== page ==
Wednesday, 10 February 2010

General Synod - Wednesday morning press reports

updated Wednesday lunchtime

We covered most of these last night, but here are a couple looking forward to some of today’s business.

Ruth Gledhill in the Times Anglican Church in North America ‘should be in communion with C of E’

The BBC has BBC accused over a lack of religious broadcasts

The Guardian has BBC religious coverage to come under fire at Church of England debate

Posted by Peter Owen on Wednesday, 10 February 2010 at 11:25am GMT | TrackBack
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Categorised as: Church of England | General Synod
Comments

Ruth Gledhill is no friend of TEC. There is no secret here. By contrast, the positive spin she has given to the cross-boundary actions of +Venables, +Akinola and employment of Chris Sugden's (Anglican Maintream rightest) daughter Joanna as her assistant is evidence of the fact. What she lacks is access to Canterbury and TEC. TEC has no reason to trust that her reporting will be unbiased. Here she is, in fact editorializing, not reporting. She has been effectively "handled", and lacking an understanding of the US legal system, continues to offer up their spin.

Posted by: EmilyH on Wednesday, 10 February 2010 at 11:39am GMT

"Mrs Ashworth, a Canadian-born mother of three who works as a volunteer at All Saints’ Church in Eastbourne, said: “Most lay members like myself have little understanding of the technical ins and outs of canon law but what is clear, however, is the shocking and unjust treatment of historical, biblical Anglicans as they seek to continue to live out their faith in this province.”"

I do wish that someone would explain what "shocking and unjust treatment" these people are complaining about. How does anything that TEC expects of the parishes and dioceses that make it up amount to this? Or is it simply the lawsuits - which of course came *after* everyone left in a huff?

Posted by: Bill Dilworth on Wednesday, 10 February 2010 at 1:45pm GMT

Ruth is right: the Church of England and ACNA should be in communion with one another, as both are fundamentalist purity cults dedicated chiefly to discriminating against gays and women.

Birds of a feather.

Posted by: JPM on Wednesday, 10 February 2010 at 2:31pm GMT

Hmmmm. In my world, what is TRULY shocking is that people who call themselves "Christians" will tell the most blatant lies to get what they want and try to steal what isn't theirs.

And that others who call themselves Christians will spread those lies without bothering to investigate the truth first....

Posted by: Doxy on Wednesday, 10 February 2010 at 3:22pm GMT

“Most lay members like myself have little understanding of the technical ins and outs of canon law .."

Then why not listen to those who do? Simon and others have set up links to relevant information. "the technical ins and outs of canon law" are, in fact aimed at fairness and due process - niether of which are respected by CANA.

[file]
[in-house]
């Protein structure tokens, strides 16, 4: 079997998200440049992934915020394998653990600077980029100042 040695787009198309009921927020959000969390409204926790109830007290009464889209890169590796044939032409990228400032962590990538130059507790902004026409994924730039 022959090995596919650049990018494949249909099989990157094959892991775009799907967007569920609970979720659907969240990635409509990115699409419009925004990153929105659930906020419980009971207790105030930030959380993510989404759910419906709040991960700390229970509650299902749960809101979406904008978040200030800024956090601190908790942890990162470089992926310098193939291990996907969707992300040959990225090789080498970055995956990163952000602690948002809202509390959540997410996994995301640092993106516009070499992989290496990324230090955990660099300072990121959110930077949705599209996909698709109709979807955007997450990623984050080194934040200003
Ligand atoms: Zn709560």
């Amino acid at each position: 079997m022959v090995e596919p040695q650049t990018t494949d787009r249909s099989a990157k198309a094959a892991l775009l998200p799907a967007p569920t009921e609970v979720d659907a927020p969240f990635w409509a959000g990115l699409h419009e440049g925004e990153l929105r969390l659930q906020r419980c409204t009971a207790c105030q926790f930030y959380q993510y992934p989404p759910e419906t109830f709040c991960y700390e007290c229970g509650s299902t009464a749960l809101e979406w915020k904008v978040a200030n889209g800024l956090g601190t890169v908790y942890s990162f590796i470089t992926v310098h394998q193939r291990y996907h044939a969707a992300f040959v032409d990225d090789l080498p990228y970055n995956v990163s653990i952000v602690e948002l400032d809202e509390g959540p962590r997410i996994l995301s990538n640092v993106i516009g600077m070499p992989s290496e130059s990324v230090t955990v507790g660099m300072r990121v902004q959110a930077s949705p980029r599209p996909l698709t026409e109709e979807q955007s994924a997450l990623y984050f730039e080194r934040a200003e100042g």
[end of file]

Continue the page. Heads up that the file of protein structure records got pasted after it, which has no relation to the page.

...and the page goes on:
The canons are not that hard to read - you can find a link to both the canons and constitution on the TEC website.

Posted by: Cynthia Gilliatt on Wednesday, 10 February 2010 at 3:54pm GMT

Problems for Anglicanism in western democratic countries vary, from TEC to the CofE to the Anglican Church of Canada. The online version of the Globe and Mail, A National Newspaper in Canada, is currently carrying a story based on church sources about the possible extinction of the Anglican church of Canada. See the link. –Rod Gillis
http://www.theglobeandmail.com/news/national/british-columbia/anglican-church-facing-the-threat-of-extinction/article1462222/

Posted by: Rod Gillis on Wednesday, 10 February 2010 at 4:31pm GMT

"The Bishop of Winchester, the Right Rev Michael Scott-Joynt, said: “My sense of where we are going is an opportunity for synod to recognise the good and godly life of the Anglican Church in North America and the way in which God seems to be using it at present. There is space for more than one expression of Anglicanism in North America.” - Ruth Gledhill, in The Times -

Does "good and Godly" nowadays equate with the ethoc of intentional schism, which every member of the so-call ACNA has embraced - including those members who left the Communion over a period of many years before 2003?

Methinks My Lord of Winchester needs to do some work on his ecclesiology. Perhaps the Bishop of Winchester is emulating the Pope's new outreach to the same ACNA sodality that he (+Winch) seeks to embrace. He should remember that the new ordinariates do not make the suppliants fully members of the R.C. Church - they are still outside of the Magisterium.

It should also be noted that the dissidents ACNA have actually left the Anglican Communion. Now they are asking to return. Should the C.of E. bend over backwards (against the advice of the abandoned Provinces, TEC and the A.C.of C.) without some form of repentance at leaving the Anglican Communion in the first place? To accept ACNA as a fellow representative of the Anglican Communion in North America - beside the existing representatives, from whose protection they left.

Posted by: Father Ron Smith on Thursday, 11 February 2010 at 2:06am GMT
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